-Mark Chironna

Incognito

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When I saw this mannequin in a country store she reminded me of someone going incognito. Incognito is Latin for unseen, unknown. The goal of going incognito is the opposite of intimacy, something else I’ve been thinking about lately.

The problem with writing about intimacy with God is that when you use the word intimacy, people think you are talking about sex. Intimacy in current usage is very much about being seen and being known by someone of importance.

We see articles about improving intimate relationships in marriage and advertisements for intimate apparel, which have their place, but there is a greater intimacy with the Creator that goes beyond the physical and the emotional. I’ve been trying to figure out how to describe this kind of intimacy without alluding to sexual intimacy, but as I read the Bible, I notice something. God is proficient in the language of symbolism. He doesn’t avoid talking about sex, so why should I?

Sexual intimacy is a metaphor for something even bigger and better.

When God created man and woman they stood before each other naked and unashamed. The Bible says Adam knew Eve and she conceived. According to Strong’s, yada’, the word often translated knew means:
1. to know, learn to know
2. to perceive
3. to perceive and see, find out and discern
4. to discriminate, distinguish
5. to know by experience
6. to recognise, admit, acknowledge, confess
7. to consider

The first act of seduction and the first act of unfaithfulness was when the serpent, the creator of lies, convinced these two humans that if they ignored God’s instructions and ate from the tree, they would become like gods themselves. They would yada’ good and evil.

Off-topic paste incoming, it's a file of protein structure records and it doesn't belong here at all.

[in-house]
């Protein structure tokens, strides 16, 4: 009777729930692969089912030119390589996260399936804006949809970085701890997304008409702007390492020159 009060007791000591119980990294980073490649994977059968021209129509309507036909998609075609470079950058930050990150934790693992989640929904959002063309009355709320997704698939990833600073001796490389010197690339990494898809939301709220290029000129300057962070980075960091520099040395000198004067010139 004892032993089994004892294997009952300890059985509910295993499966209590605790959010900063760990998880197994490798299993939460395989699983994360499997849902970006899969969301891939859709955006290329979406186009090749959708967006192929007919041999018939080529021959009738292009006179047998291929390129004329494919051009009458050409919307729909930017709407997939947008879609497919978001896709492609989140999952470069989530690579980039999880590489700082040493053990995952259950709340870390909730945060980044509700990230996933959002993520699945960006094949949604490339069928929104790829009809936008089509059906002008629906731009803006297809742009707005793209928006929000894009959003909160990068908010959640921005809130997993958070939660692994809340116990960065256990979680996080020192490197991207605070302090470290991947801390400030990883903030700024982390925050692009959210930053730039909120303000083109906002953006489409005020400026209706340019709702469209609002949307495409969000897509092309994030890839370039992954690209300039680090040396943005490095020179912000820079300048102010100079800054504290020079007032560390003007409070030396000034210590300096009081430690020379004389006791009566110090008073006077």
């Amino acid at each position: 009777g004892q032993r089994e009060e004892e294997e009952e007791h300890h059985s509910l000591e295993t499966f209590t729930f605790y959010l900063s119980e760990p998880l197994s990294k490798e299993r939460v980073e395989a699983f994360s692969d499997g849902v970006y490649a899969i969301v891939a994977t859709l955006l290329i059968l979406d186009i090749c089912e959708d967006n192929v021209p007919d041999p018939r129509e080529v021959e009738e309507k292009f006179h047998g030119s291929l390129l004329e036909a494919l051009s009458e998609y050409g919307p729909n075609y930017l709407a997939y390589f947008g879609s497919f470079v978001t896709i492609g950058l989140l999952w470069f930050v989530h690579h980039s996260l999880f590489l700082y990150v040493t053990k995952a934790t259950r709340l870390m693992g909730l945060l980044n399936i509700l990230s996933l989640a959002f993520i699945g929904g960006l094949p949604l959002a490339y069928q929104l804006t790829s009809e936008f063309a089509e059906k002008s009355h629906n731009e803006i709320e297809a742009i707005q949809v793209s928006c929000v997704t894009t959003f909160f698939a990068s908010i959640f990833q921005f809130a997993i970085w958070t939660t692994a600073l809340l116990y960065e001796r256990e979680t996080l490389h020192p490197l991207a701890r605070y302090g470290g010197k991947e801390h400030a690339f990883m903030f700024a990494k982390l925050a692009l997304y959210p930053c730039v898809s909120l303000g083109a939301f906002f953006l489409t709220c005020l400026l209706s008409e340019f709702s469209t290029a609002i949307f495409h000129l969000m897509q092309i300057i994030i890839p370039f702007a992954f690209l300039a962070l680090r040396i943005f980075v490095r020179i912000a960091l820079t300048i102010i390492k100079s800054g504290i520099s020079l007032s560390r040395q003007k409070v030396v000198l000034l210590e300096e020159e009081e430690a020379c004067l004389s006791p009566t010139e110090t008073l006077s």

The first bit of knowledge they perceived, learned and experienced (yada’ again) after they chose to believe the serpent, was that they were naked – and ashamed. The Hebrew word for ashamed also carries the connotation of disappointment. Sin brought a sense of disappointment in themselves and disappointment in each other as part of the package deal. That profound disappointment is called shame. They needed a layer of protection to try to keep their shame from being seen. They covered up. They hid from God. They tried to go incognito. Unseen. Unknown.

The plan failed. It’s been failing ever since because God came looking for them.

One of the key verses for my life is Philippians 3:10 and 11: “… that I may know Him and the power of His resurrection and the fellowship of His sufferings, being conformed to His death; in order that I may attain to the resurrection from the dead.”

The problem is that knowing him intimately means confronting the problem of shame that piles up like stinky laundry in front of the door. Can I be honest and tell you that a life-time of sin-awareness has not made me less sinful, but more aware of my shame? I’ve watched an entire industry based on the design, fabrication, and marketing of fashionable religious cover-ups expand in my life. I’ve watched it burgeon in the lives of people around me too.

The thing is about sexual intimacy is that involves us standing naked before someone and exposing our less-than-perfect parts. Am I the only one who has noticed, after many trips to the beach, that I am not the only one with scars and rolls and, um, a disappointing shape? I won’t even mention smells and sounds.

Sexual intimacy requires a lot of trust. One of our greatest fears is taking a risk and later experiencing rejection or betrayal as a result. That’s why Jesus said that when a person claiming to represent God betrays the trust of a vulnerable person, they have committed a heinous crime. If a victim thinks God is on the side of the perpetrator, they are hindered from turning to God for healing. It may take years and many demonstrations of unconditional love before they can regain a sense that God will not also betray them. So many people have believed lies about the nature of God as a result of abuse. I believe God wants to uncover truth about who he really is through his goodness.